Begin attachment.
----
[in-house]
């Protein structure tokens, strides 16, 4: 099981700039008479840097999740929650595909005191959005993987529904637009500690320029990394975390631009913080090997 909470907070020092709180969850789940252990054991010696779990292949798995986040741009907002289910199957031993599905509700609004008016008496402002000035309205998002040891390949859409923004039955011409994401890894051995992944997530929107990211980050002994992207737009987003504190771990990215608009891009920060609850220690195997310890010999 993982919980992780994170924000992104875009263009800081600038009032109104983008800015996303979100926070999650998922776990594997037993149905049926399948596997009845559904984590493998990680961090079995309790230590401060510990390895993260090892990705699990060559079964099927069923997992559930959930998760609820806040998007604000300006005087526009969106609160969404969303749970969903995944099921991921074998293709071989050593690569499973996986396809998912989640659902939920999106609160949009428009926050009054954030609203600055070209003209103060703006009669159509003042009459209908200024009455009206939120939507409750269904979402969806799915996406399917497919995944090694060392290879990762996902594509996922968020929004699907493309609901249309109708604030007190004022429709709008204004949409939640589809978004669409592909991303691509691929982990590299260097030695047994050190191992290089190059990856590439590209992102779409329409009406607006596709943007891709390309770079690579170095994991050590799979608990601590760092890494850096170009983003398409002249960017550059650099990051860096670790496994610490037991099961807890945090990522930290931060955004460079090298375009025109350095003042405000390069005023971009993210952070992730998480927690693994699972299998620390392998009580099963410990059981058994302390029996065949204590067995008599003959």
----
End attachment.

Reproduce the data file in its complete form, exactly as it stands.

[in-house]
């Protein structure tokens, strides 16, 4: 099981700039008479840097999740929650595909005191959005993987529904637009500690320029990394975390631009913080090997 909470907070020092709180969850789940252990054991010696779990292949798995986040741009907002289910199957031993599905509700609004008016008496402002000035309205998002040891390949859409923004039955011409994401890894051995992944997530929107990211980050002994992207737009987003504190771990990215608009891009920060609850220690195997310890010999 993982919980992780994170924000992104875009263009800081600038009032109104983008800015996303979100926070999650998922776990594997037993149905049926399948596997009845559904984590493998990680961090079995309790230590401060510990390895993260090892990705699990060559079964099927069923997992559930959930998760609820806040998007604000300006005087526009969106609160969404969303749970969903995944099921991921074998293709071989050593690569499973996986396809998912989640659902939920999106609160949009428009926050009054954030609203600055070209003209103060703006009669159509003042009459209908200024009455009206939120939507409750269904979402969806799915996406399917497919995944090694060392290879990762996902594509996922968020929004699907493309609901249309109708604030007190004022429709709008204004949409939640589809978004669409592909991303691509691929982990590299260097030695047994050190191992290089190059990856590439590209992102779409329409009406607006596709943007891709390309770079690579170095994991050590799979608990601590760092890494850096170009983003398409002249960017550059650099990051860096670790496994610490037991099961807890945090990522930290931060955004460079090298375009025109350095003042405000390069005023971009993210952070992730998480927690693994699972299998620390392998009580099963410990059981058994302390029996065949204590067995008599003959």